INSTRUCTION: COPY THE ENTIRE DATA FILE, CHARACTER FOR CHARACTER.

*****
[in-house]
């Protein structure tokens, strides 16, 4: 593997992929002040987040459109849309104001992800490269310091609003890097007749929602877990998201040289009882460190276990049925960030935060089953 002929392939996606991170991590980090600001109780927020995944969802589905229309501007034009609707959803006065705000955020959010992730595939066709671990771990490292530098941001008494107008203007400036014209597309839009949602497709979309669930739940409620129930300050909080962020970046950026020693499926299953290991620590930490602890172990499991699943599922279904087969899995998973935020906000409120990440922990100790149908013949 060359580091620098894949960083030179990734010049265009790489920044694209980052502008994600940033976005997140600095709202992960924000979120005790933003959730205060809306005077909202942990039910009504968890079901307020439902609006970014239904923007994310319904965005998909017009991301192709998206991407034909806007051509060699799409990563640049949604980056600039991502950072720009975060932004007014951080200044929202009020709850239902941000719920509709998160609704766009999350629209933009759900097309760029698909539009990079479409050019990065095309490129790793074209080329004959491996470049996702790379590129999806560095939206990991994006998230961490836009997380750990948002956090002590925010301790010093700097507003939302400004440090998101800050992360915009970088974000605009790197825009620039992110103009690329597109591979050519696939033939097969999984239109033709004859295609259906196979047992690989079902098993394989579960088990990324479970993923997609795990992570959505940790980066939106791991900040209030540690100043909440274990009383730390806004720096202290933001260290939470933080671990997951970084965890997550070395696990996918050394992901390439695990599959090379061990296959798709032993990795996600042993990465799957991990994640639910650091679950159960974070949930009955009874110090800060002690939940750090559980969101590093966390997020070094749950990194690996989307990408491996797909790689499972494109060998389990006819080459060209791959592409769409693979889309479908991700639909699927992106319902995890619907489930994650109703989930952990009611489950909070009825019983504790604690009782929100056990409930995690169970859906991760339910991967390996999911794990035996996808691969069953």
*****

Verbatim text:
[in-house]
């Protein structure tokens, strides 16, 4: 593997992929002040987040459109849309104001992800490269310091609003890097007749929602877990998201040289009882460190276990049925960030935060089953 002929392939996606991170991590980090600001109780927020995944969802589905229309501007034009609707959803006065705000955020959010992730595939066709671990771990490292530098941001008494107008203007400036014209597309839009949602497709979309669930739940409620129930300050909080962020970046950026020693499926299953290991620590930490602890172990499991699943599922279904087969899995998973935020906000409120990440922990100790149908013949 060359580091620098894949960083030179990734010049265009790489920044694209980052502008994600940033976005997140600095709202992960924000979120005790933003959730205060809306005077909202942990039910009504968890079901307020439902609006970014239904923007994310319904965005998909017009991301192709998206991407034909806007051509060699799409990563640049949604980056600039991502950072720009975060932004007014951080200044929202009020709850239902941000719920509709998160609704766009999350629209933009759900097309760029698909539009990079479409050019990065095309490129790793074209080329004959491996470049996702790379590129999806560095939206990991994006998230961490836009997380750990948002956090002590925010301790010093700097507003939302400004440090998101800050992360915009970088974000605009790197825009620039992110103009690329597109591979050519696939033939097969999984239109033709004859295609259906196979047992690989079902098993394989579960088990990324479970993923997609795990992570959505940790980066939106791991900040209030540690100043909440274990009383730390806004720096202290933001260290939470933080671990997951970084965890997550070395696990996918050394992901390439695990599959090379061990296959798709032993990795996600042993990465799957991990994640639910650091679950159960974070949930009955009874110090800060002690939940750090559980969101590093966390997020070094749950990194690996989307990408491996797909790689499972494109060998389990006819080459060209791959592409769409693979889309479908991700639909699927992106319902995890619907489930994650109703989930952990009611489950909070009825019983504790604690009782929100056990409930995690169970859906991760339910991967390996999911794990035996996808691969069953």